The Chemistry of Ozone Deposition to Plant Leaves: Role of Ascorbic Acid

Published

Journal Article

A mathematical formulation is derived that describes the transport and chemistry of atmospheric gases as they diffuse through the open stomata, inner air spaces, and cell walls of plant leaves before depositing on the mesophyllic plasmalemma. The formulation is applied to the problem of ozone deposition on plant leaves to determine if reactions in the mesophyllic cell-wall water can prevent ozone from reaching the plasmalemma and initiating harmful oxidation reactions. Calculations indicate that a major portion of the ozone diffusing through the leaf can react with ascorbic acid in the cell wall. Other mechanisms such as ozone reactions with biogenic olefins and ozone decomposition in the cell-wall water are found to be unimportant. These calculations suggest that plants may protect themselves from the harmful effects of ozone by concentrating ascorbic acid in their cell walls; by reacting with ozone in the cell-wall, the ascorbic acid limits the amount of ozone that can penetrate through the cell wall and reach the more vulnerable material inside the wall. © 1989, American Chemical Society. All rights reserved.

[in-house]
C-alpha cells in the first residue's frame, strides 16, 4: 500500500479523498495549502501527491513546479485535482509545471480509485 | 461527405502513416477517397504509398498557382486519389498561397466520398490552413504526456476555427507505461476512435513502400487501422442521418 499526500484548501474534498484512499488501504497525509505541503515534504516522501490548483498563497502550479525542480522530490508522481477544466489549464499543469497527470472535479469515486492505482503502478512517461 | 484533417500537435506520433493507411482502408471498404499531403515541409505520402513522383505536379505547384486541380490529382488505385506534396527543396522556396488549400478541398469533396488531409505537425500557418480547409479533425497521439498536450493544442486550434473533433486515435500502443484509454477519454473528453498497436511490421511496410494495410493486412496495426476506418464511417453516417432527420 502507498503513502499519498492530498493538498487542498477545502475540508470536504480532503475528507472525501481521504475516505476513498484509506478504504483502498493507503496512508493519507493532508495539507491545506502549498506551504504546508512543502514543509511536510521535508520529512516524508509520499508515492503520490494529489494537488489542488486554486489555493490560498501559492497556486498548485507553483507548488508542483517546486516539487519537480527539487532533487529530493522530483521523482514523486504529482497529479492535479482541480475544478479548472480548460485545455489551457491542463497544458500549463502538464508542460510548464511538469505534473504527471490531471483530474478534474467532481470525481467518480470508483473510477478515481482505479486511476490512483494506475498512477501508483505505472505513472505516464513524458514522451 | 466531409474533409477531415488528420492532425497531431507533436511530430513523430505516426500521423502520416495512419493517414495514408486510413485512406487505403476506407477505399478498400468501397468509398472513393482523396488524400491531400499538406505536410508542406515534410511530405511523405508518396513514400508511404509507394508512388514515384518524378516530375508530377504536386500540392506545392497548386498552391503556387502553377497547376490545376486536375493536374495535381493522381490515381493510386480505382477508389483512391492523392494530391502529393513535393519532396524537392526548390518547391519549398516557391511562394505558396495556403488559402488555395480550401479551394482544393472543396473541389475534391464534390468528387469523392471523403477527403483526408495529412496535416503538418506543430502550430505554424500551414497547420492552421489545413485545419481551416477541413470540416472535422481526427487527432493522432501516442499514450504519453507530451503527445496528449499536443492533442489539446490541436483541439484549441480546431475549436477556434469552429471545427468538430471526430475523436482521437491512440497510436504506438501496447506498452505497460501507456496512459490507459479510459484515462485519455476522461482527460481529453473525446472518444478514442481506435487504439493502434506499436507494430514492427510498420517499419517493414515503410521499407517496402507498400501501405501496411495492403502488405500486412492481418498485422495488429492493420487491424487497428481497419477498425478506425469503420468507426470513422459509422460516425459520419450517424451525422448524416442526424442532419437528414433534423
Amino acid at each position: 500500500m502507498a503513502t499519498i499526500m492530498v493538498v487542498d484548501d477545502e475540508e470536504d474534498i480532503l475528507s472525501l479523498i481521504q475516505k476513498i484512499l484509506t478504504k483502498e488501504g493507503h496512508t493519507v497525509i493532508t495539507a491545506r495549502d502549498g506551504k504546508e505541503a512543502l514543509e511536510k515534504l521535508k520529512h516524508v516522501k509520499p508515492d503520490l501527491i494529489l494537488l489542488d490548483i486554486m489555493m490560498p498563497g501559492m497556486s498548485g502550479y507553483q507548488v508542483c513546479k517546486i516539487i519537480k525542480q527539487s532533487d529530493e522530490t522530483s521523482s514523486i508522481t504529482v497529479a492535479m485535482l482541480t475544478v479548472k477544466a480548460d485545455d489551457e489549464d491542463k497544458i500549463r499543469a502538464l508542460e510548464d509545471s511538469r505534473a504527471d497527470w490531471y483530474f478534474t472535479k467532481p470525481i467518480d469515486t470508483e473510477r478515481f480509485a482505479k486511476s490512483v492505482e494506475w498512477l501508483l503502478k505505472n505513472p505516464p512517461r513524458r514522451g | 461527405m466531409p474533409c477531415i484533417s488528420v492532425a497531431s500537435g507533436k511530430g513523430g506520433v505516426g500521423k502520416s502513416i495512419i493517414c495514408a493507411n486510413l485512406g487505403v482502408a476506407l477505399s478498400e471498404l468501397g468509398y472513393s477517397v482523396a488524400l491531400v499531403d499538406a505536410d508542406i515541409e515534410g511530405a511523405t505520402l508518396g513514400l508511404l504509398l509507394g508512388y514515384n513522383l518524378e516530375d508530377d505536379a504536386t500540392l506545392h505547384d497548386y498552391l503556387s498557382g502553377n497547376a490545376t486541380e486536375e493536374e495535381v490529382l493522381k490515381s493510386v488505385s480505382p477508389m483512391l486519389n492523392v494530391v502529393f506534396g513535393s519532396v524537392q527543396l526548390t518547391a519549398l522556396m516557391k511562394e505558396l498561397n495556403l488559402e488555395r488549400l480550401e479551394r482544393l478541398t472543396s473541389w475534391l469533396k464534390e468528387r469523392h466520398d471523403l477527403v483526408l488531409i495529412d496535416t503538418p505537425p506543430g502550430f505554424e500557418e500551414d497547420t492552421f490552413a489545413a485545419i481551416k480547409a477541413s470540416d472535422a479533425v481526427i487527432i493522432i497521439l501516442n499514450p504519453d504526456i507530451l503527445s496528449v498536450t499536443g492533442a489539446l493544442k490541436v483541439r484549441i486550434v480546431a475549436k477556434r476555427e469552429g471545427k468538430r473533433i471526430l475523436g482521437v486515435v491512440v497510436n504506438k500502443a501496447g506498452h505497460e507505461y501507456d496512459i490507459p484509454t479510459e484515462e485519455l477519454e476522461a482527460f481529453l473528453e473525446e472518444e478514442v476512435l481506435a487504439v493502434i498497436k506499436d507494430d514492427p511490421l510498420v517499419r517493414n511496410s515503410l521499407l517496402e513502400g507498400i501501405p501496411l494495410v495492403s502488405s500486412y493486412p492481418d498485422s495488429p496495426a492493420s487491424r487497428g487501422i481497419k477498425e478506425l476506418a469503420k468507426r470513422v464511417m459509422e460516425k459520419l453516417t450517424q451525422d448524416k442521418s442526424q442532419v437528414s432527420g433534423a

Full Text

Duke Authors

Cited Authors

  • Chameides, WL

Published Date

  • January 1, 1989

Published In

Volume / Issue

  • 23 / 5

Start / End Page

  • 595 - 600

Electronic International Standard Serial Number (EISSN)

  • 1520-5851

International Standard Serial Number (ISSN)

  • 0013-936X

Digital Object Identifier (DOI)

  • 10.1021/es00063a013

Citation Source

  • Scopus